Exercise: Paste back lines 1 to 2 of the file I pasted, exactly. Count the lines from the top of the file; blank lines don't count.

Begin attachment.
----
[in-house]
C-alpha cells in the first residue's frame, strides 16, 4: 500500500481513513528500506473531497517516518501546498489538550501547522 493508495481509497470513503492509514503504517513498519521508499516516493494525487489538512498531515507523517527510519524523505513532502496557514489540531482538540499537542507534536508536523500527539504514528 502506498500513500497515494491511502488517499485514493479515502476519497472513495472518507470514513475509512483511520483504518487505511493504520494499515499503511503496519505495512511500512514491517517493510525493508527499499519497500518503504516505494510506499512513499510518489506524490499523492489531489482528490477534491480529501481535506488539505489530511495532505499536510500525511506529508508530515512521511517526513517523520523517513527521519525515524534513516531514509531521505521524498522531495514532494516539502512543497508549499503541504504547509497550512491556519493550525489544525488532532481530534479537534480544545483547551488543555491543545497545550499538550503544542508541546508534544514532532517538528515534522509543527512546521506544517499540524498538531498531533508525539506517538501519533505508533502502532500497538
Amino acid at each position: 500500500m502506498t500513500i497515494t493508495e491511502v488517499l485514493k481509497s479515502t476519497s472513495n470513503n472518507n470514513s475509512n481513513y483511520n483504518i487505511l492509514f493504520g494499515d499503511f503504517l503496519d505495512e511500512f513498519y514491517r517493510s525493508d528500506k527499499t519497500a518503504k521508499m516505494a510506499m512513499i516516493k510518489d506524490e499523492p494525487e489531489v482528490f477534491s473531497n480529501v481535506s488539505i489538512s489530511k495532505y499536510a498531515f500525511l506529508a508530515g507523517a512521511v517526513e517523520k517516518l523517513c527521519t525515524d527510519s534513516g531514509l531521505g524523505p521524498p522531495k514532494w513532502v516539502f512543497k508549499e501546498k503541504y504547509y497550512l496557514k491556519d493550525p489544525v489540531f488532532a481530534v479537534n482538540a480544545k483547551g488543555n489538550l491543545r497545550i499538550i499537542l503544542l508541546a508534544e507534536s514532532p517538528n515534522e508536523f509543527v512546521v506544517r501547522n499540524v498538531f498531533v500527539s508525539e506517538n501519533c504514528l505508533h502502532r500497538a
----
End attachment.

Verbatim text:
[in-house]
C-alpha cells in the first residue's frame, strides 16, 4: 500500500481513513528500506473531497517516518501546498489538550501547522 493508495481509497470513503492509514503504517513498519521508499516516493494525487489538512498531515507523517527510519524523505513532502496557514489540531482538540499537542507534536508536523500527539504514528 502506498500513500497515494491511502488517499485514493479515502476519497472513495472518507470514513475509512483511520483504518487505511493504520494499515499503511503496519505495512511500512514491517517493510525493508527499499519497500518503504516505494510506499512513499510518489506524490499523492489531489482528490477534491480529501481535506488539505489530511495532505499536510500525511506529508508530515512521511517526513517523520523517513527521519525515524534513516531514509531521505521524498522531495514532494516539502512543497508549499503541504504547509497550512491556519493550525489544525488532532481530534479537534480544545483547551488543555491543545497545550499538550503544542508541546508534544514532532517538528515534522509543527512546521506544517499540524498538531498531533508525539506517538501519533505508533502502532500497538